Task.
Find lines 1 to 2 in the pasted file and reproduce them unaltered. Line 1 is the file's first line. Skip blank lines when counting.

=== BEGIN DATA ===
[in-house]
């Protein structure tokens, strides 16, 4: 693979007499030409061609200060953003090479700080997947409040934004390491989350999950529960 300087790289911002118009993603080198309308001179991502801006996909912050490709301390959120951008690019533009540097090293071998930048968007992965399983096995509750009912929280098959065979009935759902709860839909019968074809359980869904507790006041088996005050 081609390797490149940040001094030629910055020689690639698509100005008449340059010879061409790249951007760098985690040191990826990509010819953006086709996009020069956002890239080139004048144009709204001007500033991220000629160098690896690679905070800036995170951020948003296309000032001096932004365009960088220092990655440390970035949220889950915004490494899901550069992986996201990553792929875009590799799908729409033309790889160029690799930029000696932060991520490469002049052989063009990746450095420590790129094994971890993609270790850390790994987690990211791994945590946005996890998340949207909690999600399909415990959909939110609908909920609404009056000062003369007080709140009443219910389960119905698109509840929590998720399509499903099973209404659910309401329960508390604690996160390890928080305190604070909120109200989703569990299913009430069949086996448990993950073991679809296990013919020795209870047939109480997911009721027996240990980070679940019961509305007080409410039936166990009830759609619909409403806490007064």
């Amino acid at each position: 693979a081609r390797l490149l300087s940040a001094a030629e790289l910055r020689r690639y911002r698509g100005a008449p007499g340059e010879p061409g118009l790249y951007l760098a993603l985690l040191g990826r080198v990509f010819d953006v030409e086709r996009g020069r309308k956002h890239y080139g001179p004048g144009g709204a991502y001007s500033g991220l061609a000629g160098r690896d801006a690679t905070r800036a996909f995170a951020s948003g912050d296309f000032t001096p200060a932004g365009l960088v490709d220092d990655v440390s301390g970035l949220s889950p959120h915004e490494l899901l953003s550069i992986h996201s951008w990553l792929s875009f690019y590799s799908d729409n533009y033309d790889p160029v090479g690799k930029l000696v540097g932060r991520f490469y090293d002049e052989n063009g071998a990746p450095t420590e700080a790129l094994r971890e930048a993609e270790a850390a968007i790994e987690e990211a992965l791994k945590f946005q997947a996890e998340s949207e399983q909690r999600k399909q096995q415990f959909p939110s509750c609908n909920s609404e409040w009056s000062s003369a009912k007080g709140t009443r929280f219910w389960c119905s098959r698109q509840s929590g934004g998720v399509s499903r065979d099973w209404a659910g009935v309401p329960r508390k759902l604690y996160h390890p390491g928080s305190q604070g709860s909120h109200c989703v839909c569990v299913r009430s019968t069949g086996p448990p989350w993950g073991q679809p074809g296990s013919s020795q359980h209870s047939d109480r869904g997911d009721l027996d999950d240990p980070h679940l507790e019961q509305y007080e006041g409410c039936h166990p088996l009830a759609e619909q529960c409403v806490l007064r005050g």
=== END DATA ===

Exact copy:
[in-house]
């Protein structure tokens, strides 16, 4: 693979007499030409061609200060953003090479700080997947409040934004390491989350999950529960 300087790289911002118009993603080198309308001179991502801006996909912050490709301390959120951008690019533009540097090293071998930048968007992965399983096995509750009912929280098959065979009935759902709860839909019968074809359980869904507790006041088996005050 081609390797490149940040001094030629910055020689690639698509100005008449340059010879061409790249951007760098985690040191990826990509010819953006086709996009020069956002890239080139004048144009709204001007500033991220000629160098690896690679905070800036995170951020948003296309000032001096932004365009960088220092990655440390970035949220889950915004490494899901550069992986996201990553792929875009590799799908729409033309790889160029690799930029000696932060991520490469002049052989063009990746450095420590790129094994971890993609270790850390790994987690990211791994945590946005996890998340949207909690999600399909415990959909939110609908909920609404009056000062003369007080709140009443219910389960119905698109509840929590998720399509499903099973209404659910309401329960508390604690996160390890928080305190604070909120109200989703569990299913009430069949086996448990993950073991679809296990013919020795209870047939109480997911009721027996240990980070679940019961509305007080409410039936166990009830759609619909409403806490007064």